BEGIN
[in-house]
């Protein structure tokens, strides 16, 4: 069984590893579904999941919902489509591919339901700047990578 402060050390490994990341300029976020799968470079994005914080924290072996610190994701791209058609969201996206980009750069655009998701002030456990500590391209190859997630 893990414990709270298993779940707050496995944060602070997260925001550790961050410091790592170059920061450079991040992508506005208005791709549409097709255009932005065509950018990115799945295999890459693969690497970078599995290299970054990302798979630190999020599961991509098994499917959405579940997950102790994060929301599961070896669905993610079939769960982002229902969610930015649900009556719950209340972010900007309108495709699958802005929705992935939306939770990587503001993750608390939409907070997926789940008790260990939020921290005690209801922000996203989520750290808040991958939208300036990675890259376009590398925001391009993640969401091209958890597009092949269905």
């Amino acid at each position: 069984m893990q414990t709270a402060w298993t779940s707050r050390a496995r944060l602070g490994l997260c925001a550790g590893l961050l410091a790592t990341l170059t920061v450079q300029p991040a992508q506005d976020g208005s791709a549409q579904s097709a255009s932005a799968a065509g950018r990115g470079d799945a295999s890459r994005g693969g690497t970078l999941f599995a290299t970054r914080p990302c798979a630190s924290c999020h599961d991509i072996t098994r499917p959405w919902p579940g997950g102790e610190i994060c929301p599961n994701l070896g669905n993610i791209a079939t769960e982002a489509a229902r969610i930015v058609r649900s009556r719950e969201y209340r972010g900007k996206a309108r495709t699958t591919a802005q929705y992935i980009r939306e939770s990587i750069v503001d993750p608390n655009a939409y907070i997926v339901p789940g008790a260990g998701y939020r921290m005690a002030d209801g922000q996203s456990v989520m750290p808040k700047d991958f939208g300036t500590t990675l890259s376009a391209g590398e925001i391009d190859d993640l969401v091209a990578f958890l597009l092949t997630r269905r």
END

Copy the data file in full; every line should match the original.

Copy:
[in-house]
């Protein structure tokens, strides 16, 4: 069984590893579904999941919902489509591919339901700047990578 402060050390490994990341300029976020799968470079994005914080924290072996610190994701791209058609969201996206980009750069655009998701002030456990500590391209190859997630 893990414990709270298993779940707050496995944060602070997260925001550790961050410091790592170059920061450079991040992508506005208005791709549409097709255009932005065509950018990115799945295999890459693969690497970078599995290299970054990302798979630190999020599961991509098994499917959405579940997950102790994060929301599961070896669905993610079939769960982002229902969610930015649900009556719950209340972010900007309108495709699958802005929705992935939306939770990587503001993750608390939409907070997926789940008790260990939020921290005690209801922000996203989520750290808040991958939208300036990675890259376009590398925001391009993640969401091209958890597009092949269905």
């Amino acid at each position: 069984m893990q414990t709270a402060w298993t779940s707050r050390a496995r944060l602070g490994l997260c925001a550790g590893l961050l410091a790592t990341l170059t920061v450079q300029p991040a992508q506005d976020g208005s791709a549409q579904s097709a255009s932005a799968a065509g950018r990115g470079d799945a295999s890459r994005g693969g690497t970078l999941f599995a290299t970054r914080p990302c798979a630190s924290c999020h599961d991509i072996t098994r499917p959405w919902p579940g997950g102790e610190i994060c929301p599961n994701l070896g669905n993610i791209a079939t769960e982002a489509a229902r969610i930015v058609r649900s009556r719950e969201y209340r972010g900007k996206a309108r495709t699958t591919a802005q929705y992935i980009r939306e939770s990587i750069v503001d993750p608390n655009a939409y907070i997926v339901p789940g008790a260990g998701y939020r921290m005690a002030d209801g922000q996203s456990v989520m750290p808040k700047d991958f939208g300036t500590t990675l890259s376009a391209g590398e925001i391009d190859d993640l969401v091209a990578f958890l597009l092949t997630r269905r």